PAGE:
It’s said that a woman with a dream is a force to be reckoned with and Jane Jacobs emulated this. She was born on 4th May of 1916 to a former teacher and a physician. During the great depression at the age of 18, she moved to New York City and took a particular liking to Greenwich Village; unaware of what great role it would play in her future or rather what role she would play in it.

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Jane Jacobs ©Wikipedia

Her early days in the city of New York were busy as she took on a variety of jobs. Some of the jobs included stenography and freelance writing which gave her a better understanding of what the city was like, what made it tick, and how it worked. In 1943 Jacobs wrote an article on economic decline in Scranton which resulted in the Murray Corporation of America. She later became a writer for the Office of War Information and thereafter a reporter for America.

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A picture of Jane Jacobs’s early days. ©www.citiesleadership.com

There were many momentous events in Jacobs’s first years of her career and joining the Architectural Forum was one of them. Her position as an associate editor introduced her to the world of Urban Design which she would eventually mark her place in history with. Jacobs stunned her editors after writing a piece that criticized rather than praised Edmund Bacon on development in Philadelphia that he had designed. She reacted against the residents of that neighborhood that were directly affected and this led her to question what exactly urban planning was classified as.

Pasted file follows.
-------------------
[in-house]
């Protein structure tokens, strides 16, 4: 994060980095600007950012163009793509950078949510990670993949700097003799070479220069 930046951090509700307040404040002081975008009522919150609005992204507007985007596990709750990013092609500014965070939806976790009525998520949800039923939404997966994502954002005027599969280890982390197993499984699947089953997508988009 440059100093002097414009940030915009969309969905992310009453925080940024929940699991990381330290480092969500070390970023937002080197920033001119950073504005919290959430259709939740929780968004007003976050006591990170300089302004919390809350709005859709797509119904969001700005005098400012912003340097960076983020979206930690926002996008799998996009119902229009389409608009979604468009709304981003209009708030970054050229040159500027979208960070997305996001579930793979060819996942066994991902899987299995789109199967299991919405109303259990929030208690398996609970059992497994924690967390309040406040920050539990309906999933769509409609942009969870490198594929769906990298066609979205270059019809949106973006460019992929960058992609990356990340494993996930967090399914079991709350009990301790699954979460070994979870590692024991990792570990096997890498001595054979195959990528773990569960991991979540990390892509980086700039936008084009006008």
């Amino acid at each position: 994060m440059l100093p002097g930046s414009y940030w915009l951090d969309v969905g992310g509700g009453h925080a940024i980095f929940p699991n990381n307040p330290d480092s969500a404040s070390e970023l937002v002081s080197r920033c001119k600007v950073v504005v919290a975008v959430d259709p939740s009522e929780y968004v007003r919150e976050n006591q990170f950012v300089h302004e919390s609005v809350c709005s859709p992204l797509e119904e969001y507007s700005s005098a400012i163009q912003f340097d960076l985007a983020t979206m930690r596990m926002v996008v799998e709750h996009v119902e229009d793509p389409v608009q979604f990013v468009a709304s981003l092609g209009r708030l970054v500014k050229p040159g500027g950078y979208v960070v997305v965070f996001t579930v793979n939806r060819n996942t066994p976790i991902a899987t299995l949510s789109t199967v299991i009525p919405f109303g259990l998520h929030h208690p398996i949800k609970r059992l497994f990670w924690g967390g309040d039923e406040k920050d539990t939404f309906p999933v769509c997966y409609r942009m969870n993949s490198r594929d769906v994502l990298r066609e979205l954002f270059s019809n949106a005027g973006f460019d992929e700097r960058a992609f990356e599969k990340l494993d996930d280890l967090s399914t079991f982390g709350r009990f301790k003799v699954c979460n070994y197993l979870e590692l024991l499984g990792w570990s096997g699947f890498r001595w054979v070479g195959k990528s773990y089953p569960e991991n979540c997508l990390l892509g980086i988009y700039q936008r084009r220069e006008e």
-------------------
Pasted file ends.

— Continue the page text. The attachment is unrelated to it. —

Jacobs gave a speech at Harvard University where she addressed architects, urban planners, and other intellectuals. She gained a lot of recognition after that but also became a threat to the well known urban planners, real estate, and developers at the time. One of the major building blocks that led to Jacobs’s recognition and work was being awarded a grant by the Rockefeller Foundation in 1958 to create a critical study of city planning and urban life in the United States. She was urged to explore urban design and look for ideas that would improve the way of thinking on city design to serve urban life including cultural and humane value. Jacobs’s efforts and dedication eventually led to the publishing of her book ‘The Death and Life of American cities’ which is arguably the momentous event of her career.

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This book is a critique of 1950s urban planning policy, which it holds responsible for the downfall of many city neighborhoods in the United States.©Goodreads

This book could not have been written at a better time because it said what needed to be said asked very revoking questions. It may have gotten her a lot of criticism at the time or may have been thought of as radical but till today, that book has influenced the view on how cities are to be planned. The male predominant urban planning profession heavily criticized her as ‘militant dame’ and a mere housewife. Despite having taken training in General Studies and taking up courses like law, political science, and economics, she was looked down upon for not having training or credentials in urban planning. In addition to this, she was also criticized for endorsing gentrification.